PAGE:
In people with hypertension, systolic blood pressure (SBP) reactivity to an isometric handgrip task (IHGT), but not a cold pressure task (CPT), is predictive of IHG training-induced reductions in resting SBP. To investigate whether these findings could be extended to include young normotensives, resting BP and BP reactivity to an IHGT (2-minute sustained contraction at 30% maximal voluntary contraction, MVC) and a CPT (2-minute hand immersion in a cold water bath) were measured prior to and following 10 weeks of IHG training (4, 2-minute IHG contractions at 30% MVC, using alternating hands, interspersed with 1-minute rest periods, 3X/week) in 7 normotensive individuals (3 females, 4 males; age=25 ± 5.7 years). BP reactivity was derived by calculating the difference between peak stress BP and mean baseline resting BP. Significant training-induced reductions in resting SBP (p<0.001) were strongly correlated with pre-training SBP reactivity to the IHGT (r=-0.8, p=0.03), but not the CPT (r= 0.2, p=0.6). These preliminary findings suggest that SBP reactivity to a short and simple handgrip task can be used as a predictive tool to identify who will respond best to IHG training. It might be possible to further explore how the IHG training stimulus could be optimized in non-responders, to ensure that they too, experience reductions in resting BP.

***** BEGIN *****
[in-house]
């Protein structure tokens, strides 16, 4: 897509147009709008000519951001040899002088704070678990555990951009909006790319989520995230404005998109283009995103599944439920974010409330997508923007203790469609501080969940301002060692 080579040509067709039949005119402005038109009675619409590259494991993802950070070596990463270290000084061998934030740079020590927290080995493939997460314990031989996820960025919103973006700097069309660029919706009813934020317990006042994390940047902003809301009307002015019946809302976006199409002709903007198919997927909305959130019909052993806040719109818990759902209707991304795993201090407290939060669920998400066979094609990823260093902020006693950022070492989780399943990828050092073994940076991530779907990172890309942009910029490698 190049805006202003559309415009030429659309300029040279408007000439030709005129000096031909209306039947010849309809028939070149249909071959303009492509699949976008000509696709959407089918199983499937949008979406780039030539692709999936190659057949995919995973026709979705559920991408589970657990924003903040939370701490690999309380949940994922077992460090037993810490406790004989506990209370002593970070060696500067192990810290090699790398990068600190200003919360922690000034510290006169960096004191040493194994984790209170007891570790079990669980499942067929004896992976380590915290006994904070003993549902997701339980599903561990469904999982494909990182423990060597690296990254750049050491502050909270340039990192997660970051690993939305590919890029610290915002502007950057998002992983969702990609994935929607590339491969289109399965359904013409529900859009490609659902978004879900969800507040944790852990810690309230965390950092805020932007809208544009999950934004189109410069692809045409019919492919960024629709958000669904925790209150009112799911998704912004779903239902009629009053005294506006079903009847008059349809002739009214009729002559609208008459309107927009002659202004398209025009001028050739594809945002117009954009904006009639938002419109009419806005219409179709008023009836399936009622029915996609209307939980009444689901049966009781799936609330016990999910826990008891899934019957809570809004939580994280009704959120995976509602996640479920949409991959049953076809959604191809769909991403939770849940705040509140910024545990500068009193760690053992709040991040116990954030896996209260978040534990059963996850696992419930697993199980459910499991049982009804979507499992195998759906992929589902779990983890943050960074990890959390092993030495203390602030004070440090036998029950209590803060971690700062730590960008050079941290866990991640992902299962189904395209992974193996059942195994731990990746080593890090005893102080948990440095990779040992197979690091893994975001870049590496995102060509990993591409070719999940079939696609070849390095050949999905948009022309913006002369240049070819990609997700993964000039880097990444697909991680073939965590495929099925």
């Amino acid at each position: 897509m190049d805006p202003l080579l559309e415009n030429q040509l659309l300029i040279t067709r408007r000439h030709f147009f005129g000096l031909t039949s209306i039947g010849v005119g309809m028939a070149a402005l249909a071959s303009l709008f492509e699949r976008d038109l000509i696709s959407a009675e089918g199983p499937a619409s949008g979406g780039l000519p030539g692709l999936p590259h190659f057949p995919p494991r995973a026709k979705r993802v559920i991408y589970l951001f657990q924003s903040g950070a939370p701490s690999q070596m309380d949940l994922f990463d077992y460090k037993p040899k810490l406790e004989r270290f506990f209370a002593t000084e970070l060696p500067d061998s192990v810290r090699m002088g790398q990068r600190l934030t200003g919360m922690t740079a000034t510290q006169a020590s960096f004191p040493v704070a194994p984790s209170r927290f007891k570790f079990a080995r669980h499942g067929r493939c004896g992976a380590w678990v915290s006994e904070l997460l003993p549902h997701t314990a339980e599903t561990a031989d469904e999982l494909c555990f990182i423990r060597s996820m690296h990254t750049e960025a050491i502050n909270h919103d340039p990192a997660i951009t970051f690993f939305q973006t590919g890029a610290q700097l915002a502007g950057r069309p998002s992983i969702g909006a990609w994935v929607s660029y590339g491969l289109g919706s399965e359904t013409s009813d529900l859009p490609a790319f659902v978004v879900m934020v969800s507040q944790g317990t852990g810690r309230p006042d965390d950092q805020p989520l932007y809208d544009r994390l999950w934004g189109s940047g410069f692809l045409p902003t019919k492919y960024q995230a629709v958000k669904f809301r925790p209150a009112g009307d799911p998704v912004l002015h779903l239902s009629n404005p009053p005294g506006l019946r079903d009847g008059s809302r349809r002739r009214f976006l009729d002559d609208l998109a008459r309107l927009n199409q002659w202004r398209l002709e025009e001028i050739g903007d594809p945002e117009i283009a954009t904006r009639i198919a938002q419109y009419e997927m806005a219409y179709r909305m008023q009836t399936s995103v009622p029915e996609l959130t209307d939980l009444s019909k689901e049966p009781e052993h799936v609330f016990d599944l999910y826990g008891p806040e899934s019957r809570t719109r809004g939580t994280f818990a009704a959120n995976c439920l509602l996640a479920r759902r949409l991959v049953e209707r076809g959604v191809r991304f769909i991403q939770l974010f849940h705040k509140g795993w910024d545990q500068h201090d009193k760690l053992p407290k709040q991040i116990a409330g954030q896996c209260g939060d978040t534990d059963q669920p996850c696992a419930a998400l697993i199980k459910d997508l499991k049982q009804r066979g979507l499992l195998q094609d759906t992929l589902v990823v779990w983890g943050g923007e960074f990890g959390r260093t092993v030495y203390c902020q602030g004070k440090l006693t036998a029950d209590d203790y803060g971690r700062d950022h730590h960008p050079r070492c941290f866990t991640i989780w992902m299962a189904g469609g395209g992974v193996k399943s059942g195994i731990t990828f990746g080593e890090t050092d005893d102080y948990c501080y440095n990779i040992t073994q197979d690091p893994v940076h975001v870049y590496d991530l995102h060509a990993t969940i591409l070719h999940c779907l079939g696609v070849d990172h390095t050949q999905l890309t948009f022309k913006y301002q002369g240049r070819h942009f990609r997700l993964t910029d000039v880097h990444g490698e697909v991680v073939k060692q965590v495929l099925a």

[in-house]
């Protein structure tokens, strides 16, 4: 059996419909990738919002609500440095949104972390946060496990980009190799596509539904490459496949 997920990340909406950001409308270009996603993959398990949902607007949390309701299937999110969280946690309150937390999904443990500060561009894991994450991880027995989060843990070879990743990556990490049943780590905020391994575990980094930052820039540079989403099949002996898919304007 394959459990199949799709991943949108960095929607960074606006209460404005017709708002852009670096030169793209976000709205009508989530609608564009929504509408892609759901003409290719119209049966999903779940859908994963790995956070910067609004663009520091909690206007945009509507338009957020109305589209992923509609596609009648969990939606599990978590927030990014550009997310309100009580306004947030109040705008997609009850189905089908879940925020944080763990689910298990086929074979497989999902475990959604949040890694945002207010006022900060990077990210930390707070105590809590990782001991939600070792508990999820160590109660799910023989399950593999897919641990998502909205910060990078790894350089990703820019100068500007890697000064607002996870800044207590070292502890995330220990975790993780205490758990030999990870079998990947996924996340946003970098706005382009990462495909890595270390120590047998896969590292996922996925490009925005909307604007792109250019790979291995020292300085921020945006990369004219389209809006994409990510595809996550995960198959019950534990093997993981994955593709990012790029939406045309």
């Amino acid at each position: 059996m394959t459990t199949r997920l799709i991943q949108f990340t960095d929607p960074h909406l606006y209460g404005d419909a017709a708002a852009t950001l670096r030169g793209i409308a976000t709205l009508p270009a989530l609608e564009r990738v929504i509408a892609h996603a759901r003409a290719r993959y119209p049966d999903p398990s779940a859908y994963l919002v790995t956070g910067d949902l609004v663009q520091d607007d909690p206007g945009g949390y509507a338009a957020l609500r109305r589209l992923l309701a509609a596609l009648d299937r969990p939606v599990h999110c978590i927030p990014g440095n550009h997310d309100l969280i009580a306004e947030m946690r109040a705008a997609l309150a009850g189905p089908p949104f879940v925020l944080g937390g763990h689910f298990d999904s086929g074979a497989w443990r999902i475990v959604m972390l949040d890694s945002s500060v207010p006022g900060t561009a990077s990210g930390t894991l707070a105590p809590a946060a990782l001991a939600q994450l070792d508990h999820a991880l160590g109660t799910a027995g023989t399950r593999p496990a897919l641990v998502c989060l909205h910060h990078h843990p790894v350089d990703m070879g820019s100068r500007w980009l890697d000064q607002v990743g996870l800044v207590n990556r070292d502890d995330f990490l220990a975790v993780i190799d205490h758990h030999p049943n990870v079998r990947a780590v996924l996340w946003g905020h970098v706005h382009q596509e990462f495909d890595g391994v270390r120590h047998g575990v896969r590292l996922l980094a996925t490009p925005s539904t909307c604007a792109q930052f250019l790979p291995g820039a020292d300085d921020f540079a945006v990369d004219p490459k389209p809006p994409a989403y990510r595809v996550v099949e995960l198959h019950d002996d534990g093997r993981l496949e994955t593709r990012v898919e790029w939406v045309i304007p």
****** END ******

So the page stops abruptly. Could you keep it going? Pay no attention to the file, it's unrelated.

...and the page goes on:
|Publication status||Published - 22 Oct 2014|
|Event||Canadian Society for Exercise Physiology - St John’s, Canada, St John’s, Canada|
Duration: 22 Oct 2014 → 25 Oct 2014
|Conference||Canadian Society for Exercise Physiology|
|Period||22/10/14 → 25/10/14|